The Blogging Revolution, released by Melbourne University Press in 2008, is a colourful and revelatory account of bloggers around the globe why live and write under repressive regimes - many of them risking their lives in doing so. Antony Loewenstein's travels take him to private parties in Iran and Egypt, internet cafes in Saudi Arabia and Damascus, to the homes of Cuban dissidents and into newspaper offices in Beijing, where he discovers the ways in which the internet is threatening the ruld of governments. Through first-hand investigations, he reveals the complicity of Western multinationals in assisting the restriction of information in these countries and how bloggers are leading the charge for change. The blogging revolution is a superb examination about the nature of repression in the twenty-first century and the power of brave individuals to overcome it. It was released in an updated edition in 2011, post the Arab revolutions, and an updated Indian print version in 2011.
The best-selling book on the Israel/Palestine conflict, My Israel Question - on Jewish identity, the Zionist lobby, reporting from Palestine and future Middle East directions - was released by Melbourne University Press in 2006. A new, updated edition was released in 2007 (and reprinted again in 2008). The book was short-listed for the 2007 NSW Premier's Literary Award. Another fully updated, third edition was published in 2009. It was released in all e-book formats in 2011. An updated and translated edition was published in Arabic in 2012.

BDS is evil/Nazism/terrible/awful/anti-Semitic (but Israel scared of global equal rights campaign)

How’s this for hysteria? Such hyperbole masks a deep insecurity. Israeli occupation of Palestine continues. Daily threats against Iran continues. Apartheid grows in the West Bank. But the real threat, people, is this damned BDS!

This story, in Murdoch’s Australian today, shows one thing; bullying is the only way the Zionist lobby and its political and media courtiers know how to play; and they are losing public opinion, finally:

Israel’ representative in Australia has abandoned normal diplomatic language to slam “vigilante local councils” in inner Sydney that have pursued boycotts against his country.

Ambassador Yuval Rotem, a former chief of staff to Israeli Prime Minister Benjamin Netanyahu, told a gathering at NSW parliament on Tuesday evening that supporters of the boycotts, divestment and sanctions campaign held a “schoolchildren’s view of foreign conflict” and had suffered a “humiliating public defeat” at the state election last March.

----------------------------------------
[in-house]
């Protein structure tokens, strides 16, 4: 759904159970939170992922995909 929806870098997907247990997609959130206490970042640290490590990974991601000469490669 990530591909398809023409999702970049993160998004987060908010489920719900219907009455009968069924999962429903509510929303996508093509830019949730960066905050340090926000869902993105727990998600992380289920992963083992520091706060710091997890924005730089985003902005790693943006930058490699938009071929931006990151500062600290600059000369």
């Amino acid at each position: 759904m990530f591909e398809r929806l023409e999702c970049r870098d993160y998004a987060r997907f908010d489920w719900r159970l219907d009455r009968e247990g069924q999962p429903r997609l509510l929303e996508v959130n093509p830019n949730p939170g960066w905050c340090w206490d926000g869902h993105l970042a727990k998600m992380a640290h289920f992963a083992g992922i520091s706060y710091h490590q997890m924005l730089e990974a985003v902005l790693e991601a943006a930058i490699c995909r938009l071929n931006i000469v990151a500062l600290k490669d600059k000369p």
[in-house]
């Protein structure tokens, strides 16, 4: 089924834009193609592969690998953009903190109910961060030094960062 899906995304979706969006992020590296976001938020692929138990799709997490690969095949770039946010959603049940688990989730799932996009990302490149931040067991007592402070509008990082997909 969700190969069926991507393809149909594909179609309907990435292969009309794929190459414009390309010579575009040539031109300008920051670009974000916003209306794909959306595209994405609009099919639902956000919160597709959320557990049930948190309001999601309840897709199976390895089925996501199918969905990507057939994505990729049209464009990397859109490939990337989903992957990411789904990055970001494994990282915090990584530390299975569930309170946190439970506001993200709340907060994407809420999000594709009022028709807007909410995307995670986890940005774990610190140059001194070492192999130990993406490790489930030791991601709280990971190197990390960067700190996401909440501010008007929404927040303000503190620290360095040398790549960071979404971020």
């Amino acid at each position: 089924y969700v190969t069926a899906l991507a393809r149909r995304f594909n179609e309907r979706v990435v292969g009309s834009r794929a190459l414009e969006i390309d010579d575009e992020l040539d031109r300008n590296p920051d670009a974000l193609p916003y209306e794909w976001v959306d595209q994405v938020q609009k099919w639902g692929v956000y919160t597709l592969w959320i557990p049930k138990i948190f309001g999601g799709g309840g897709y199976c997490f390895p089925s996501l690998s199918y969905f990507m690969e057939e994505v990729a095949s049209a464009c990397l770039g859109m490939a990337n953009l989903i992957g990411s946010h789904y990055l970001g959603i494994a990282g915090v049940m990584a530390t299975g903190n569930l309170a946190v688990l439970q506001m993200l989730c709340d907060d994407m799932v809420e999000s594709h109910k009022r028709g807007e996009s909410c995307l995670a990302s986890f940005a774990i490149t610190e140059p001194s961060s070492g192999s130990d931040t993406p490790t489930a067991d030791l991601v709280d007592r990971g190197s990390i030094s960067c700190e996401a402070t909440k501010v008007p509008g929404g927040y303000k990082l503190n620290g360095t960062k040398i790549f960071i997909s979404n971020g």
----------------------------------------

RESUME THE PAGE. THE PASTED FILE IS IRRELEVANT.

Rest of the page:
However, Mr Rotem reserved his strongest words for Fiona Byrne, the former mayor of Marrickville in inner-western Sydney, whose position on the BDS was widely credited with costing her a seat in state parliament for the Greens. Marrickville Council adopted BDS as official policy under Ms Byrne, but abandoned it a few months later following public condemnation.

“The candidate for Marrickville, Fiona Byrne, tripped over herself in many public statements, confused that her Utopian vision of a world with a weakened Israel was poorly received outside the confines of her urban hamlet,” Mr Rotem said.

“BDS in Australia has since become a media byline, like the S11 and G20 protests before it, for another failed movement of radical activists which, shamefully, attached itself to a municipal council for a few months.”

Mr Rotem also hit out at Ms Byrne’s federal Greens colleague, Lee Rhiannon, a former prominent supporter of the Soviet Union who marched alongside controversial Islamic cleric Taj Din al-Hilali at an anti-Israel demonstration in Sydney in 2010. “Where Lee Rhiannon’s Greens looked likely to pick up a cluster of seats in the NSW election, they left demoralised, finishing behind Labor on primary votes in the only seat they ended up winning,” Mr Rotem said.

“When we hear about BDS now, it’s not coming from the mouths of prominent politicians and mayors or respected journals of record. It’s being shouted from poorly attended protests or from the back of police cars or from the former communists who stayed with Stalin even after the (Berlin) Wall fell. One year on, and the movement in NSW to economically undermine the Middle East’s only democracy is as dead as Fiona Byrne’s brief career in international diplomacy.

“The concern throughout NSW that arose during the BDS debates was expected: common sense does not comply with vigilante local councils wreaking self-imposed economic sanctions on one nation which is locked in a struggle for peace.”

Mr Rotem was speaking at the relaunch of Parliamentary Friends of Israel, a group including Labor and Coalition MPs, along with one Green, upper house MP Jeremy Buckingham.

Mr Buckingham has emerged as a leader of the “deep-green” or conservation-focused section of the party in NSW, which has pushed back at the hard-Left faction associated with Senator Rhiannon. He successfully led a push last December for the state party to abandon BDS.

In his speech, Mr Rotem said: “I thank those Greens MPs and candidates who stood tall and opposed BDS, citing their own values of principle and justice, for which some of their colleagues have no tolerance.”

Co-convener of the parliamentary group, Labor upper house MP Walt Secord, told The Australian: “The ambassador gave one of the toughest speeches I have ever heard from a diplomat in my more than 20 years observing and participating in Australian politics. Further, I agree 100 per cent with the ambassador’s observations on the Greens . . . Their tactics were schoolyard foreign affairs and almost borderline anti-Semitism.”

Ms Byrne would not comment.